Tackling licensing reform, avoiding unintended consequences of regulation, and more: What’s new in Ascend Magazine

How can policymakers ensure that licensing requirements strike the right balance? How can we avoid the unintended consequences of regulation? We look at this and more in Ascend’s latest monthly digest.

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Occupational regulation is essential to help protect the public from harm caused by unqualified practitioners. At the same time, it is important that licensing requirements in regulated occupations strike the right balance in order to prevent unintended consequences. If they aren’t strong enough, the public is at higher risk of bodily or financial harm. But if they are too restrictive, people who want to practice that occupation can face unnecessary burdens to obtaining a license, which can exacerbate existing labor shortages that prevent the public from accessing critical services.

As labor shortages continue across key sectors of the economy, legislators are increasingly grappling with this issue as they look for ways to help people get to work faster in their states, promote a vibrant, healthy economy, and ensure that citizens have access to essential services. More and more states are taking on occupational licensing reform as part of that effort.

But as states approach reform and take a critical look at existing regulations, how can policymakers ensure that they are striking the right balance? And how can we avoid the unintended consequences of regulation? Over the last month, Ascend Magazine has explored these questions in detail with insights from several leading voices in regulation.

Exploring innovative approaches to occupational licensing reform with Utah’s Dept. of Commerce

The State of Utah is taking an innovative and systematic approach to occupational licensing reform with its Office of Professional Licensure Review (OPLR), a recently launched branch within the Department of Commerce that is tasked with reviewing all of Utah’s licensed occupations at least once every 10 years and providing the legislature with objective, data-driven recommendations on changes to licensing requirements.

Paul Leavoy recently sat down with Margaret Busse, executive director of the Dept. of Commerce, and Jeff Shumway, director of OPLR, for a Q&A about the unseen economic forces of professional regulation and occupational licensing reform in Utah. Part 1 touches on the history of occupational licensure and licensing reform in Utah, the creation of OPLR and how it approaches prioritizing occupations for review, and the reasons behind the current shortage of mental health practitioners in Utah and how changing licensing requirements can help address it. In Part 2, they discuss how to overcome barriers to reform, how other states are streamlining licensing requirements, the importance of stakeholder engagement during the reform process, and more.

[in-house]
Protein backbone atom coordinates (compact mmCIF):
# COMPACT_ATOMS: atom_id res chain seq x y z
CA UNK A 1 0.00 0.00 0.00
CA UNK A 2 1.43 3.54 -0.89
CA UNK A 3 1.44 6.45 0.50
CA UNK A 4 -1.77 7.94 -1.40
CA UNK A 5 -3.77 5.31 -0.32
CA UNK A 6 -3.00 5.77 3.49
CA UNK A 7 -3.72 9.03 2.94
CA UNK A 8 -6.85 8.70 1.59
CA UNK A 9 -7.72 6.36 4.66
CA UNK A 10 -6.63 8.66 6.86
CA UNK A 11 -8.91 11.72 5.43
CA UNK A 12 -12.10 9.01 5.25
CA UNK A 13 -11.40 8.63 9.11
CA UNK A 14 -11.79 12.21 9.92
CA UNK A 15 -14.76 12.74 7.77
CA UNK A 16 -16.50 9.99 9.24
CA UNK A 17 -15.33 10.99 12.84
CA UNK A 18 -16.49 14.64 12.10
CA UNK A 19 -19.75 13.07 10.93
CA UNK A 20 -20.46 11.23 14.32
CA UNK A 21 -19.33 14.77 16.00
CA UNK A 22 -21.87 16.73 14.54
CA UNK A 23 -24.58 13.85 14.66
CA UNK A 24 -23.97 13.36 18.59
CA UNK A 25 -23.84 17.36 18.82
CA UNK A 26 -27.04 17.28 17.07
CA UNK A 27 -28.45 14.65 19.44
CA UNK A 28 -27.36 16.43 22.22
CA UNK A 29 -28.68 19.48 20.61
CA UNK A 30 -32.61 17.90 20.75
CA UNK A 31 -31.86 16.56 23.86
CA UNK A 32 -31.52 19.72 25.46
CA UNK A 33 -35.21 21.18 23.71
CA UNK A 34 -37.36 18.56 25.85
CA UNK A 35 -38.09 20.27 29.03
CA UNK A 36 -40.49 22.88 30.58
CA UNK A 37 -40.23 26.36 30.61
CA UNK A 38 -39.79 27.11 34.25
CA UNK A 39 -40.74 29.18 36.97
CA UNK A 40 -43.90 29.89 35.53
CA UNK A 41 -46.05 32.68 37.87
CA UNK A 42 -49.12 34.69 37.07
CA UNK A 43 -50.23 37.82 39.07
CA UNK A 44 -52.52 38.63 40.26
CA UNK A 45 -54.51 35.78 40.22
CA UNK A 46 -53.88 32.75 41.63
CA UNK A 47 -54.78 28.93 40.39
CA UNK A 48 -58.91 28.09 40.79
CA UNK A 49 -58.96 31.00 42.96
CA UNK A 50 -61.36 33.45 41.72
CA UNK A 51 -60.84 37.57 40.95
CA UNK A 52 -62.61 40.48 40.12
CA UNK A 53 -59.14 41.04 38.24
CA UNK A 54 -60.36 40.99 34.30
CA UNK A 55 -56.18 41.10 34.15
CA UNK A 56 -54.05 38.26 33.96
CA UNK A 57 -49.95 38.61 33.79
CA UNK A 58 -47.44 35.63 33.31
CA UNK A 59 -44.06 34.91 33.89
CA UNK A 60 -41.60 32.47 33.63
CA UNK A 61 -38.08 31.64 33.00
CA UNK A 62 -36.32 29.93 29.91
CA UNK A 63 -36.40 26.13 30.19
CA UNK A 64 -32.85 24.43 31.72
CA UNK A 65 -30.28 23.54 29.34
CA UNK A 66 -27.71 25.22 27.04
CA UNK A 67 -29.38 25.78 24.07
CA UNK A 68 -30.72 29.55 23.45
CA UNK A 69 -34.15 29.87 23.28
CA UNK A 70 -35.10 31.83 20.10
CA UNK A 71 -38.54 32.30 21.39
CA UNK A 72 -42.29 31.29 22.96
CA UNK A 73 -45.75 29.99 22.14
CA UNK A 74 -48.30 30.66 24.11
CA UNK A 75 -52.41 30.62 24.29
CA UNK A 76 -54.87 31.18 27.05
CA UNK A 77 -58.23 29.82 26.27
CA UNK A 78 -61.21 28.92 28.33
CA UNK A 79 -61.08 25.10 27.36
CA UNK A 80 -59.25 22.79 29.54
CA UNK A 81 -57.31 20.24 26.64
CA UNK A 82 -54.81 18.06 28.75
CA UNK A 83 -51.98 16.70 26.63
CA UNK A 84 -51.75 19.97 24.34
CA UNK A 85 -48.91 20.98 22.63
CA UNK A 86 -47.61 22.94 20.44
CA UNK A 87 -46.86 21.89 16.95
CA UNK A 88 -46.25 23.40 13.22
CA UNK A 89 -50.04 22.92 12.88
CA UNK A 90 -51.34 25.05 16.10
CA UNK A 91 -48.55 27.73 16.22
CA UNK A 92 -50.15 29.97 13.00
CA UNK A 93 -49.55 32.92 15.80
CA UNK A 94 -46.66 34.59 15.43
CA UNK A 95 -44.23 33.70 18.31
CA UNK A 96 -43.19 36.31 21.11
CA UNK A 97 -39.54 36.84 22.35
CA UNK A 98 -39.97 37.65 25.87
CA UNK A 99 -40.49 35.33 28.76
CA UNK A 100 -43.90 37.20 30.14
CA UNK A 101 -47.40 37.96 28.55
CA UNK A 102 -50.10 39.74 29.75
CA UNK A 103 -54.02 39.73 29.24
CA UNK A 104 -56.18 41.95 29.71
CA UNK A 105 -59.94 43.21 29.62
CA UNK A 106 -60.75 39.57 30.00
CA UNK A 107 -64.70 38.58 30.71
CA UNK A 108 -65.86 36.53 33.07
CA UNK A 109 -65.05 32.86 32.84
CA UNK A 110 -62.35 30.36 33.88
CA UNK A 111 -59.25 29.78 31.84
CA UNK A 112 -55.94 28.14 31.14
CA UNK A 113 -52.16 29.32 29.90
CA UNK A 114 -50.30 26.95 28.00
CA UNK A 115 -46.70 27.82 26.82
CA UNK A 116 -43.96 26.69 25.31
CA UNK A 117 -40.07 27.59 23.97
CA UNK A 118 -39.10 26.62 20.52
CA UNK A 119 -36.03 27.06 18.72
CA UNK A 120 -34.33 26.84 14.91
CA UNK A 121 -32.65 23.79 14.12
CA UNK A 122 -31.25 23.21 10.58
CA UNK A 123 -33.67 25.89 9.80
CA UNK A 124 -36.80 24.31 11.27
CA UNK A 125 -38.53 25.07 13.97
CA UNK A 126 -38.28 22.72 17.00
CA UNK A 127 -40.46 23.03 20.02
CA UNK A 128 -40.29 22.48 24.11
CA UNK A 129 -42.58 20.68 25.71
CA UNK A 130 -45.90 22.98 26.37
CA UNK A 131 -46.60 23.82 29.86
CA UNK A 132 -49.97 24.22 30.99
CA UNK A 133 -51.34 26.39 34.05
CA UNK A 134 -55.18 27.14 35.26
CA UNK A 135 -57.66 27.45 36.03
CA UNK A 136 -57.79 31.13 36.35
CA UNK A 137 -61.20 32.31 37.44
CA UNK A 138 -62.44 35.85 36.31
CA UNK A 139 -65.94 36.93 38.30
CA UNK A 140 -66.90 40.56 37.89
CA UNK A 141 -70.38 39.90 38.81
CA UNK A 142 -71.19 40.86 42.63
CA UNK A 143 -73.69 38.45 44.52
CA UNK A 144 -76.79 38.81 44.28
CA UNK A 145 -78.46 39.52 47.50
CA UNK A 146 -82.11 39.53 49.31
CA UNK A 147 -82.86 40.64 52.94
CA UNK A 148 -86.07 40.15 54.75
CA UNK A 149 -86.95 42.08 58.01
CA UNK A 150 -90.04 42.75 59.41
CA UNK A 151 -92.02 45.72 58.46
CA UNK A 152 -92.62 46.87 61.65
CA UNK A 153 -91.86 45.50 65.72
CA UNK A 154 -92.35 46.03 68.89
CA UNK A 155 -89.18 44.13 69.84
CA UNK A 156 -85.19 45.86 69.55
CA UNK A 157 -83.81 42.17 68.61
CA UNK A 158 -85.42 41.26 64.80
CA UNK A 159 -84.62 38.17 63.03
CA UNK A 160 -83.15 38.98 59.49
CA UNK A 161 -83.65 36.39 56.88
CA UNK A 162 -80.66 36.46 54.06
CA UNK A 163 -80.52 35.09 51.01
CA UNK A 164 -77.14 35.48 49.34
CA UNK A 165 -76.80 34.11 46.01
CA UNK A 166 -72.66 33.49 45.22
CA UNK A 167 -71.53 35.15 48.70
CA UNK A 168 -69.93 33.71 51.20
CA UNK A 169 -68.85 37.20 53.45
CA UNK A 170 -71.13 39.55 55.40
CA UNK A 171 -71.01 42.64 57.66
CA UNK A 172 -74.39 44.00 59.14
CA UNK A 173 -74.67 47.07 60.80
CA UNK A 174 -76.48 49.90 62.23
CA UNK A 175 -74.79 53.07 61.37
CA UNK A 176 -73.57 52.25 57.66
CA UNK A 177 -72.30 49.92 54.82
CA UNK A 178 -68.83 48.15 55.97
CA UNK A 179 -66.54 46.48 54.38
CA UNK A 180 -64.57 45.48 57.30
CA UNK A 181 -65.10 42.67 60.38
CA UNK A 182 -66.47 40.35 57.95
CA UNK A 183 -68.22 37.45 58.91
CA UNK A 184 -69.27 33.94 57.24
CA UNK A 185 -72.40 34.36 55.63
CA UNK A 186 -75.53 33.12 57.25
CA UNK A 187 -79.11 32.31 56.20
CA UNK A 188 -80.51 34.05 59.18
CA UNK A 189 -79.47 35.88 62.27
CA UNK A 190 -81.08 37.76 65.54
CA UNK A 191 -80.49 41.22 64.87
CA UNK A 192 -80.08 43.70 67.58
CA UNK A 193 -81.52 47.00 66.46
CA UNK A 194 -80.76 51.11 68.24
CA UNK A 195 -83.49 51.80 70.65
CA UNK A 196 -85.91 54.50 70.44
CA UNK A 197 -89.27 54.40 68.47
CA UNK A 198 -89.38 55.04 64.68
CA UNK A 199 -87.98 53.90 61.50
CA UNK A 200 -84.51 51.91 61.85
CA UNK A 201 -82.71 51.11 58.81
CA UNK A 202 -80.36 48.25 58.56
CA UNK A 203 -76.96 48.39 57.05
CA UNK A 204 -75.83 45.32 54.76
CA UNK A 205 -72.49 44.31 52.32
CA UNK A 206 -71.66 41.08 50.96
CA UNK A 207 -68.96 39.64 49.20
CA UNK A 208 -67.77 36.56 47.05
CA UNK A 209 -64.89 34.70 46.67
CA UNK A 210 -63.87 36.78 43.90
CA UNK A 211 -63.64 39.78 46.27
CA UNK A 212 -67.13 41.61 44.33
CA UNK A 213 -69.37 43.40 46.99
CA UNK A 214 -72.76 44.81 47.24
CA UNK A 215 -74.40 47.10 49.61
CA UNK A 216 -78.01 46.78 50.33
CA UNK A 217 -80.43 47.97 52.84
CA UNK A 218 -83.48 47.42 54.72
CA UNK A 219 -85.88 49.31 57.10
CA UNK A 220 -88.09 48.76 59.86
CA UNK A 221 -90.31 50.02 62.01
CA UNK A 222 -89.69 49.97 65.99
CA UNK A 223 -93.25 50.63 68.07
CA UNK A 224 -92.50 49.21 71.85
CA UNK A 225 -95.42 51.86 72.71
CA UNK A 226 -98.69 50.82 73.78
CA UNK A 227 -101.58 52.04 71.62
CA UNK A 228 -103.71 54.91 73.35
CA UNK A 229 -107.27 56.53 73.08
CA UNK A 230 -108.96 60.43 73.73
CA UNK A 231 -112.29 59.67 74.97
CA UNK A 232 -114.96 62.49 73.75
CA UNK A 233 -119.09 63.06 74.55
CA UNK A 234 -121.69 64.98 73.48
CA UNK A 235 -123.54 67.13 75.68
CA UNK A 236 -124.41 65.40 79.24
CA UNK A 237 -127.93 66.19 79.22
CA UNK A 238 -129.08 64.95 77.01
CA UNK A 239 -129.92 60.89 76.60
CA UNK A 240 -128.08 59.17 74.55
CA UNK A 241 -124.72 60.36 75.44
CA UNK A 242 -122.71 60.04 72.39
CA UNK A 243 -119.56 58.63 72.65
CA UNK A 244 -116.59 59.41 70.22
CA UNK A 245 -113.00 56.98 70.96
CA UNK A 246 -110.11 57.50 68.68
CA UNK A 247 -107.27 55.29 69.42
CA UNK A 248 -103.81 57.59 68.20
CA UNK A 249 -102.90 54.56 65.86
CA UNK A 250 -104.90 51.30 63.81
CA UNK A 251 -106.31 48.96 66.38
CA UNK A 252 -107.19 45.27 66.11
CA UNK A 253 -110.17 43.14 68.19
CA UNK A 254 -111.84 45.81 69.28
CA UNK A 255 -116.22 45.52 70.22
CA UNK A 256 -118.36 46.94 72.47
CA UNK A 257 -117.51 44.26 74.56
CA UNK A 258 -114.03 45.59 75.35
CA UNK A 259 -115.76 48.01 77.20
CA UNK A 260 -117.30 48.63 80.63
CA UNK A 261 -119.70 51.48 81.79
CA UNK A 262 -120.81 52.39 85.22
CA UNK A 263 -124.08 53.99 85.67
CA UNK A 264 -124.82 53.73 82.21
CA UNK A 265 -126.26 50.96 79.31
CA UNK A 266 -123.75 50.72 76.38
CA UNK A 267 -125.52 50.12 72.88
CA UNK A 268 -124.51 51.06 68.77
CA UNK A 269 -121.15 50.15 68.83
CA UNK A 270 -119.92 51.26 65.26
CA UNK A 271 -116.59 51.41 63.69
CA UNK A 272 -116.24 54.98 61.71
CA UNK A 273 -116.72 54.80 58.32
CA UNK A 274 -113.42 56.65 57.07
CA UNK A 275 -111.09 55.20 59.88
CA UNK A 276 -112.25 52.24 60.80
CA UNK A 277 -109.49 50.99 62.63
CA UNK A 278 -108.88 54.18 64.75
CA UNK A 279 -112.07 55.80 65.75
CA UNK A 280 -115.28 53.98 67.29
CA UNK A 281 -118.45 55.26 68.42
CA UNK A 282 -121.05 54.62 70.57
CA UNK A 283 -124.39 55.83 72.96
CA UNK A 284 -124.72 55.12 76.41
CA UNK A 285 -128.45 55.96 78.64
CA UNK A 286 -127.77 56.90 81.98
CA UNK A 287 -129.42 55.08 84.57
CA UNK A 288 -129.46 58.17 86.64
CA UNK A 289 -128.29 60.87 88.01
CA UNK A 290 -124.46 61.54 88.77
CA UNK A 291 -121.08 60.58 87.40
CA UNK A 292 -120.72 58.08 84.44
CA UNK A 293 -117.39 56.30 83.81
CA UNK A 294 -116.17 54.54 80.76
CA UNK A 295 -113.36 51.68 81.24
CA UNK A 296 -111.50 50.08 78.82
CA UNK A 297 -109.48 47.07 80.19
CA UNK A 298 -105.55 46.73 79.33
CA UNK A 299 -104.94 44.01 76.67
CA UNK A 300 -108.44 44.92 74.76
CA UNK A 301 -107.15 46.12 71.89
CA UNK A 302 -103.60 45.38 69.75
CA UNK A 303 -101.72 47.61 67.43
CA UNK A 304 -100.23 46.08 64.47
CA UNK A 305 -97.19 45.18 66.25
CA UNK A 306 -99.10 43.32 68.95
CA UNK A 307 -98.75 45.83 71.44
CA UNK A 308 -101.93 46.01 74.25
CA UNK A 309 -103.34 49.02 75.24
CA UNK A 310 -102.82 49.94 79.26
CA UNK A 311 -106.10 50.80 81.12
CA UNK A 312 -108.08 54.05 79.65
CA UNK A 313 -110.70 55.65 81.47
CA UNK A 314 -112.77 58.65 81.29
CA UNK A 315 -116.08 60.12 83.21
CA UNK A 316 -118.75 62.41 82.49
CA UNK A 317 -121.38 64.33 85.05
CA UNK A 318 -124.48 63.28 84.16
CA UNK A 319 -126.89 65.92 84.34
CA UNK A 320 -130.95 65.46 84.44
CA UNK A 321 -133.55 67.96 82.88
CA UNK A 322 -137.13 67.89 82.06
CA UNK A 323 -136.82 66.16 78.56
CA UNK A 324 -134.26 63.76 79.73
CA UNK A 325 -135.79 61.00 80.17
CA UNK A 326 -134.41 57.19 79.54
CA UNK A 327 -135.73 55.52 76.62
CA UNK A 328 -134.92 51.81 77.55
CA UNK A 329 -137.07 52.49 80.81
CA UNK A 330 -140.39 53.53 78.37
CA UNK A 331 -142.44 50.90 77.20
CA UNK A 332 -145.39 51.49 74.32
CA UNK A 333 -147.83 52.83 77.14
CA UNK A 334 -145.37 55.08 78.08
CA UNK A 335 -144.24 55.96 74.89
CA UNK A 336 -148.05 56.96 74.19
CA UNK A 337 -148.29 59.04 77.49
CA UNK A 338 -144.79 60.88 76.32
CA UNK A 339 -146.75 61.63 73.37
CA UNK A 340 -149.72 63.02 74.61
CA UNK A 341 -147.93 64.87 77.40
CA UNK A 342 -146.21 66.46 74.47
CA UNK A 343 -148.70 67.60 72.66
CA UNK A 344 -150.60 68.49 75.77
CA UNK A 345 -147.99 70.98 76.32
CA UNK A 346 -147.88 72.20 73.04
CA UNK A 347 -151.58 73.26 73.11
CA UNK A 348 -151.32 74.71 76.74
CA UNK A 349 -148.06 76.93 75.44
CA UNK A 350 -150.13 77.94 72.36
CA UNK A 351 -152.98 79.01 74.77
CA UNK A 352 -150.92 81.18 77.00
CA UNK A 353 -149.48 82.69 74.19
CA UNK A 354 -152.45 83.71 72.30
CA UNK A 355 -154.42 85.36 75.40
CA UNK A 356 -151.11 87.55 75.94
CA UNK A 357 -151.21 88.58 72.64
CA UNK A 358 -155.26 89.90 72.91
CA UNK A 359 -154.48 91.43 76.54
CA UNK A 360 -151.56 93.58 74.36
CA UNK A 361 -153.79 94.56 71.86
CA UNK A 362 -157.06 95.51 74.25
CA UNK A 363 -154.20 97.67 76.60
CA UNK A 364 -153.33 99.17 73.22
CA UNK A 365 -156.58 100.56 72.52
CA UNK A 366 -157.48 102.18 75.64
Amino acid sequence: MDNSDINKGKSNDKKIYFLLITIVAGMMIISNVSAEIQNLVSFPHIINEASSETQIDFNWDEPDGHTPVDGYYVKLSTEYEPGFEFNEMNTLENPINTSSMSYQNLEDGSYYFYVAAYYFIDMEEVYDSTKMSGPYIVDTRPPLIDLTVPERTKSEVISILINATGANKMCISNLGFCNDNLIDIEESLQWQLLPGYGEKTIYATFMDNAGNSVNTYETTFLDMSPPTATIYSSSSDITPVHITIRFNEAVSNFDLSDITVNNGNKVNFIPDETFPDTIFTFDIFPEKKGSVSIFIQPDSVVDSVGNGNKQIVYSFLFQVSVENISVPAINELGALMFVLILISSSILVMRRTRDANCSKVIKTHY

To hear their full conversation, listen to this recent episode of the Ascend Radio podcast.

Science-based approach needed to combat unintended consequences of regulation, says Harry Cayton

Harry Cayton explored how to combat the unintended consequences of regulation in his latest Voices column. “Regulation is a social and political construct. It is not a science based solely on evidence,” he writes, noting that as much as governments commit themselves to cutting red tape, deregulation is often a lot harder than creating new controls in areas like occupations, manufacturing, and trade. But Cayton argues that reducing the supply of professionals in fields with strong demand can result in unintended consequences like raised prices and an increase of unlicensed and illegal activity. While he recognizes that the expansion of and variation in occupational regulation will no doubt continue across the globe, Cayton emphasizes that research and building a knowledge base for regulation and licensing will be critical to ensure that regulations are informed and evidence-based.

More from Ascend Magazine

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